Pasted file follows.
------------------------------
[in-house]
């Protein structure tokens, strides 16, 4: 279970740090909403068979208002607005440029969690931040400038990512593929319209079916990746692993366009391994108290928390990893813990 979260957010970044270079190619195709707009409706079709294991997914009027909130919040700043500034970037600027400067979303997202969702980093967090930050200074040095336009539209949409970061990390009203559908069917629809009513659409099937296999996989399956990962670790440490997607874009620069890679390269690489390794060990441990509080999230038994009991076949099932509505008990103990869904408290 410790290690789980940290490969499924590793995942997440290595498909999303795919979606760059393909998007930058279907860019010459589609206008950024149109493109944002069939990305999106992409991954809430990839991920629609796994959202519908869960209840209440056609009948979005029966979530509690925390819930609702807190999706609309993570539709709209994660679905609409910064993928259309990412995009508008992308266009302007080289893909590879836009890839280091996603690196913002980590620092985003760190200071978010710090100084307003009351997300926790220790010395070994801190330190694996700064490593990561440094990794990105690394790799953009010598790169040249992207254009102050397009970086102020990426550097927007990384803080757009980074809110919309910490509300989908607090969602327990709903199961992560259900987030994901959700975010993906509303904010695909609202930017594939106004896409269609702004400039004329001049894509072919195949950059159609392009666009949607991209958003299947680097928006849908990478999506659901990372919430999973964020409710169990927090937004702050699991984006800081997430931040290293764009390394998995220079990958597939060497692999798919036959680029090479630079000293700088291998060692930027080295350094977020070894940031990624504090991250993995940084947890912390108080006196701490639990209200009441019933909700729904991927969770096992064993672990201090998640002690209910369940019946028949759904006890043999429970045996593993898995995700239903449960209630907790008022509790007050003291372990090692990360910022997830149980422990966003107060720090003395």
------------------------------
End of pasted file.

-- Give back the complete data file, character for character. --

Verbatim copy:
[in-house]
């Protein structure tokens, strides 16, 4: 279970740090909403068979208002607005440029969690931040400038990512593929319209079916990746692993366009391994108290928390990893813990 979260957010970044270079190619195709707009409706079709294991997914009027909130919040700043500034970037600027400067979303997202969702980093967090930050200074040095336009539209949409970061990390009203559908069917629809009513659409099937296999996989399956990962670790440490997607874009620069890679390269690489390794060990441990509080999230038994009991076949099932509505008990103990869904408290 410790290690789980940290490969499924590793995942997440290595498909999303795919979606760059393909998007930058279907860019010459589609206008950024149109493109944002069939990305999106992409991954809430990839991920629609796994959202519908869960209840209440056609009948979005029966979530509690925390819930609702807190999706609309993570539709709209994660679905609409910064993928259309990412995009508008992308266009302007080289893909590879836009890839280091996603690196913002980590620092985003760190200071978010710090100084307003009351997300926790220790010395070994801190330190694996700064490593990561440094990794990105690394790799953009010598790169040249992207254009102050397009970086102020990426550097927007990384803080757009980074809110919309910490509300989908607090969602327990709903199961992560259900987030994901959700975010993906509303904010695909609202930017594939106004896409269609702004400039004329001049894509072919195949950059159609392009666009949607991209958003299947680097928006849908990478999506659901990372919430999973964020409710169990927090937004702050699991984006800081997430931040290293764009390394998995220079990958597939060497692999798919036959680029090479630079000293700088291998060692930027080295350094977020070894940031990624504090991250993995940084947890912390108080006196701490639990209200009441019933909700729904991927969770096992064993672990201090998640002690209910369940019946028949759904006890043999429970045996593993898995995700239903449960209630907790008022509790007050003291372990090692990360910022997830149980422990966003107060720090003395």